And third normal form goes a little further, in that every column not part of a candidate key must not be dependent on any other non-candidate-key column. In other words, it can depend only on the candidate keys. This leads to the saying that 3NF depends on the key, the whole key and nothing but the key, so help me Codd1.

Note that the above explanations are tailored toward your question rather than database theorists, so the descriptions are necessarily simplified (and I've used phrases like "summarised as" and "basically").

The field of database theory is a complex one and, if you truly wish to understand it, you'll eventually have to get to the science behind it. But, in terms of your question, hopefully this will be adequate.

Normalization is a valuable tool in ensuring we don't have redundant data (which becomes a real problem if the two redundant areas get out of sync). It doesn't generally increase performance.

In fact, although all database should start in 3NF, it's sometimes acceptable to drop to 2NF for performance gains, provided you're aware of, and mitigate, the potential problems.

And be aware that there are also "higher" levels of normalisation such as (obviously) fourth, fifth and sixth, but also Boyce-Codd and some others I can't remember off the top of my head. In the vast majority of cases, 3NF should be more than enough.

1 If you don't know who Edgar Codd (or Christopher Date, for that matter) is, you should probably research them, they're the fathers of relational database theory.

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+1 for the Codd pun. – Whymarrh Sep 24 '12 at 2:47
@philipxy, not sure I undetstand your first point, I could quite easily add a column that has nothing to do with a key (for example, a totally random number) - that would surely violate 1nf, yes? As to the second point, I can't see 'primary' anywhere in my answer though the phrase 'the key' may mislead in this direction. If you have an idea on how to avoid that, let me know, otherwise I'll give it a shot when I get to a real computer. – paxdiablo Aug 8 at 0:56
Re 1: No, it doesn't. Normalization is not about some vague everyday term like "has nothing to do with". A specific term with specific definition that is relevant is "functionally depends on".) (I guess by "key" you mean CK (candidate key). A definition of CK is a column set whose subrows are unique and that contains no smaller column set whose subrows are unique. Re "every column depends on every key" see my comments on other answers. – philipxy Aug 8 at 1:35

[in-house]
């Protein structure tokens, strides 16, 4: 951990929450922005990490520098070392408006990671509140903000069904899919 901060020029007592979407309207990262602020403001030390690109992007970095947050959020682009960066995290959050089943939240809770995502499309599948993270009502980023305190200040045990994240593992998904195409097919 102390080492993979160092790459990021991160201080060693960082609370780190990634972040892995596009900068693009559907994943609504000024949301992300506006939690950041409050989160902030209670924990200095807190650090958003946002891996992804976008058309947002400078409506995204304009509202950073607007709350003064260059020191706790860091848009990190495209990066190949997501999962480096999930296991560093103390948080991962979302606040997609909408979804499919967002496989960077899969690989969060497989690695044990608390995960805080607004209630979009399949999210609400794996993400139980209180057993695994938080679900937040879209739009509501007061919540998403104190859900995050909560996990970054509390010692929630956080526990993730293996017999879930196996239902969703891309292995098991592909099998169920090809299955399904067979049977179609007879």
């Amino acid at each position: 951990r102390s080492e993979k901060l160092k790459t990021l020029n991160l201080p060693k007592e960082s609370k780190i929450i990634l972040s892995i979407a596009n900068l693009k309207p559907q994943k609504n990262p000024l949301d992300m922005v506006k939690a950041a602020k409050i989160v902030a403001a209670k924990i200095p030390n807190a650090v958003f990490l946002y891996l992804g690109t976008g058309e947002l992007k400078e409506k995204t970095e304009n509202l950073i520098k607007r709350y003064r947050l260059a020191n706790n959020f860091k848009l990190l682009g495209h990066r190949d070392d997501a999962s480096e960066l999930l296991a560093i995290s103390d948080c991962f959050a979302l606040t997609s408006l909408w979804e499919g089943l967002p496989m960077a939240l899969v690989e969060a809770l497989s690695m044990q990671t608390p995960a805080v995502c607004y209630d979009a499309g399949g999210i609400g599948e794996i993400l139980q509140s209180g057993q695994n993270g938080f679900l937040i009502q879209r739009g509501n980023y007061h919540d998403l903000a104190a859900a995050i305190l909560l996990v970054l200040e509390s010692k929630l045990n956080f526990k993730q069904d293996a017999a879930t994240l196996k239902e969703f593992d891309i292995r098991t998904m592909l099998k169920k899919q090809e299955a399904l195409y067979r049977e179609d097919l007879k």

Re 2: Yes, the only way to make sense of "the key" is as "the PK". (Which makes your bullets wrong.) Re "how to avoid that": It's going to involve using "some CK(s)" and/or "all CKs" as appropriate. But if you want to write a correct answer in your own words for 2NF & 3NF then you are just going to have to use language and/or math to clearly express the same content. What can I say? Good writing takes effort to compose & repeatedly redraft, focusing on the reader's perspective. – philipxy Aug 8 at 1:51
@philipxy, okay, I've tried to make it a little more formal but I don't want to run the risk of making it so dry no-one will read or understand it, preferring to (as you say) "focus on the reader's perspective". They can probably go buy the Codd/Date books if they want the real meat, or they could buy mine, which I haven't really used since Uni :-) Thanks for your thoughts/assistance, by the way. – paxdiablo Aug 8 at 1:53

We use normalization to reduce the chances of anomalies that may arise as a result of data insertion, deletion, updation. Normalization doesnt necessarily increase performance.

There is much material on internet so i wont repeat the stuff here again. But you can have a look at Normalization rules Anomalies (others aswell)

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As well as all the above, it just makes a certain sense. Say you have a user and you want to record what kind of car they have.

Put that all in one table and then you're fine, until someone owns two cars... You're then going to need two rows for that person, and a way of making sure that you can link those two rows together...

And then what if you also want to record how many dogs they have? Same table with lots of confusing dups? Another table with your own custom logic to manage unique users?

Normalization keeps you away from a lot of these problems...

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There's nothing wrong per se with having a row for each address. It's only when that is present when certain other things are that normalizing is apropos... eg when we have multiple addresses and multiple dogs and it's not one dog per house or house per dog. So this really doesn't explain anomalies. (See my comments on SteveTemple's answer.) – philipxy Aug 8 at 0:39